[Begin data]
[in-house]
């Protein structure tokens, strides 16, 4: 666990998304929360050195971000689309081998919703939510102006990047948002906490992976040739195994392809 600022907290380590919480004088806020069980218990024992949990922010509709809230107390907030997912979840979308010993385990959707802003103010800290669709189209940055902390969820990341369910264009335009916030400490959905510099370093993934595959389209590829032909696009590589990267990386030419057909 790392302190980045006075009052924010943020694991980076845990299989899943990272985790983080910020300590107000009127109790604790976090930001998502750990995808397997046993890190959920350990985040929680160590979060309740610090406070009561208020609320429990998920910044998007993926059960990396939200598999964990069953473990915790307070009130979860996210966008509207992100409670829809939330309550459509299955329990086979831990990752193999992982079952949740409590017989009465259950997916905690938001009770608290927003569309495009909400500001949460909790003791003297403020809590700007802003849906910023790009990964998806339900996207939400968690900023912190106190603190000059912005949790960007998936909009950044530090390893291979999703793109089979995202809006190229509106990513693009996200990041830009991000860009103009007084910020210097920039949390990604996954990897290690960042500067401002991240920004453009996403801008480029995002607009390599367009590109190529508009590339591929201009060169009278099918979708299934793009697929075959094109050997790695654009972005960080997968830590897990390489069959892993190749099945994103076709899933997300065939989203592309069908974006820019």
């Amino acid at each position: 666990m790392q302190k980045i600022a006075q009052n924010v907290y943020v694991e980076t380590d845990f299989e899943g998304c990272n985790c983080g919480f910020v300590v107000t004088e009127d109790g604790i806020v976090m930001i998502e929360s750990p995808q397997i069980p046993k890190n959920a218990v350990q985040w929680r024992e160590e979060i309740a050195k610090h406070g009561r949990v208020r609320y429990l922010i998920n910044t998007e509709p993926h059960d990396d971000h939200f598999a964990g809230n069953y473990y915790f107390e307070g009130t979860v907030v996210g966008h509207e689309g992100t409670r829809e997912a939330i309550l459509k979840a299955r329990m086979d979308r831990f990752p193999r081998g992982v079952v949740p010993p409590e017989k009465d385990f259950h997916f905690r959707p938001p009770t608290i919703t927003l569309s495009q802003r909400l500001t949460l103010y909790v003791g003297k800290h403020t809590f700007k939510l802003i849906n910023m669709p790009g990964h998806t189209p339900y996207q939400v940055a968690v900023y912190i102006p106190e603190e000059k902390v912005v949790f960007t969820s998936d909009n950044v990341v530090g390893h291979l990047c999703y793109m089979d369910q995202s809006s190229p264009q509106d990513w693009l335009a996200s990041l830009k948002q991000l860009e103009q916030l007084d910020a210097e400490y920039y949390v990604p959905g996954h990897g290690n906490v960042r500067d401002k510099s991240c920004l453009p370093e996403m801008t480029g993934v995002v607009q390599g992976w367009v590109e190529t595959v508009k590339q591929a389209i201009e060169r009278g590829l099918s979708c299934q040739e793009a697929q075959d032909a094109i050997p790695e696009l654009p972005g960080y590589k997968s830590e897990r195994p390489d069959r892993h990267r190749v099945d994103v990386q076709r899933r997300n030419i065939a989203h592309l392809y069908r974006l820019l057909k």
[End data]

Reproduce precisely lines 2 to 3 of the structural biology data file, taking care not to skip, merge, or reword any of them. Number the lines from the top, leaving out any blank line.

């Protein structure tokens, strides 16, 4: 666990998304929360050195971000689309081998919703939510102006990047948002906490992976040739195994392809 600022907290380590919480004088806020069980218990024992949990922010509709809230107390907030997912979840979308010993385990959707802003103010800290669709189209940055902390969820990341369910264009335009916030400490959905510099370093993934595959389209590829032909696009590589990267990386030419057909 790392302190980045006075009052924010943020694991980076845990299989899943990272985790983080910020300590107000009127109790604790976090930001998502750990995808397997046993890190959920350990985040929680160590979060309740610090406070009561208020609320429990998920910044998007993926059960990396939200598999964990069953473990915790307070009130979860996210966008509207992100409670829809939330309550459509299955329990086979831990990752193999992982079952949740409590017989009465259950997916905690938001009770608290927003569309495009909400500001949460909790003791003297403020809590700007802003849906910023790009990964998806339900996207939400968690900023912190106190603190000059912005949790960007998936909009950044530090390893291979999703793109089979995202809006190229509106990513693009996200990041830009991000860009103009007084910020210097920039949390990604996954990897290690960042500067401002991240920004453009996403801008480029995002607009390599367009590109190529508009590339591929201009060169009278099918979708299934793009697929075959094109050997790695654009972005960080997968830590897990390489069959892993190749099945994103076709899933997300065939989203592309069908974006820019």
């Amino acid at each position: 666990m790392q302190k980045i600022a006075q009052n924010v907290y943020v694991e980076t380590d845990f299989e899943g998304c990272n985790c983080g919480f910020v300590v107000t004088e009127d109790g604790i806020v976090m930001i998502e929360s750990p995808q397997i069980p046993k890190n959920a218990v350990q985040w929680r024992e160590e979060i309740a050195k610090h406070g009561r949990v208020r609320y429990l922010i998920n910044t998007e509709p993926h059960d990396d971000h939200f598999a964990g809230n069953y473990y915790f107390e307070g009130t979860v907030v996210g966008h509207e689309g992100t409670r829809e997912a939330i309550l459509k979840a299955r329990m086979d979308r831990f990752p193999r081998g992982v079952v949740p010993p409590e017989k009465d385990f259950h997916f905690r959707p938001p009770t608290i919703t927003l569309s495009q802003r909400l500001t949460l103010y909790v003791g003297k800290h403020t809590f700007k939510l802003i849906n910023m669709p790009g990964h998806t189209p339900y996207q939400v940055a968690v900023y912190i102006p106190e603190e000059k902390v912005v949790f960007t969820s998936d909009n950044v990341v530090g390893h291979l990047c999703y793109m089979d369910q995202s809006s190229p264009q509106d990513w693009l335009a996200s990041l830009k948002q991000l860009e103009q916030l007084d910020a210097e400490y920039y949390v990604p959905g996954h990897g290690n906490v960042r500067d401002k510099s991240c920004l453009p370093e996403m801008t480029g993934v995002v607009q390599g992976w367009v590109e190529t595959v508009k590339q591929a389209i201009e060169r009278g590829l099918s979708c299934q040739e793009a697929q075959d032909a094109i050997p790695e696009l654009p972005g960080y590589k997968s830590e897990r195994p390489d069959r892993h990267r190749v099945d994103v990386q076709r899933r997300n030419i065939a989203h592309l392809y069908r974006l820019l057909k």